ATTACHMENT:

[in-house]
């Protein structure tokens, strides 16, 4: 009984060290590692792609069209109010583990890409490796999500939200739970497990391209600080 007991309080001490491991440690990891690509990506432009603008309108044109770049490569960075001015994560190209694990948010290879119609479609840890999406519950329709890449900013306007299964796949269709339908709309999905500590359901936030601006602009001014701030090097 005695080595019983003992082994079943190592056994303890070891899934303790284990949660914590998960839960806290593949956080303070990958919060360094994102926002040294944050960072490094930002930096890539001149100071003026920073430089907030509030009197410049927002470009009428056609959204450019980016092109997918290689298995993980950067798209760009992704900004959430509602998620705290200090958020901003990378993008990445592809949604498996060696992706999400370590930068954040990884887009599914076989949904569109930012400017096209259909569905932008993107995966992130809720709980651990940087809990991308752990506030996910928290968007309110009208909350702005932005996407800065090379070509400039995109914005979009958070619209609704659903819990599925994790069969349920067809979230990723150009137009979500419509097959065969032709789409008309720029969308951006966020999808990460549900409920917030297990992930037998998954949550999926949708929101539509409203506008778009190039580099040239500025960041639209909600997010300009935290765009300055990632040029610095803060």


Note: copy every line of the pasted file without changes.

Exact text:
[in-house]
């Protein structure tokens, strides 16, 4: 009984060290590692792609069209109010583990890409490796999500939200739970497990391209600080 007991309080001490491991440690990891690509990506432009603008309108044109770049490569960075001015994560190209694990948010290879119609479609840890999406519950329709890449900013306007299964796949269709339908709309999905500590359901936030601006602009001014701030090097 005695080595019983003992082994079943190592056994303890070891899934303790284990949660914590998960839960806290593949956080303070990958919060360094994102926002040294944050960072490094930002930096890539001149100071003026920073430089907030509030009197410049927002470009009428056609959204450019980016092109997918290689298995993980950067798209760009992704900004959430509602998620705290200090958020901003990378993008990445592809949604498996060696992706999400370590930068954040990884887009599914076989949904569109930012400017096209259909569905932008993107995966992130809720709980651990940087809990991308752990506030996910928290968007309110009208909350702005932005996407800065090379070509400039995109914005979009958070619209609704659903819990599925994790069969349920067809979230990723150009137009979500419509097959065969032709789409008309720029969308951006966020999808990460549900409920917030297990992930037998998954949550999926949708929101539509409203506008778009190039580099040239500025960041639209909600997010300009935290765009300055990632040029610095803060």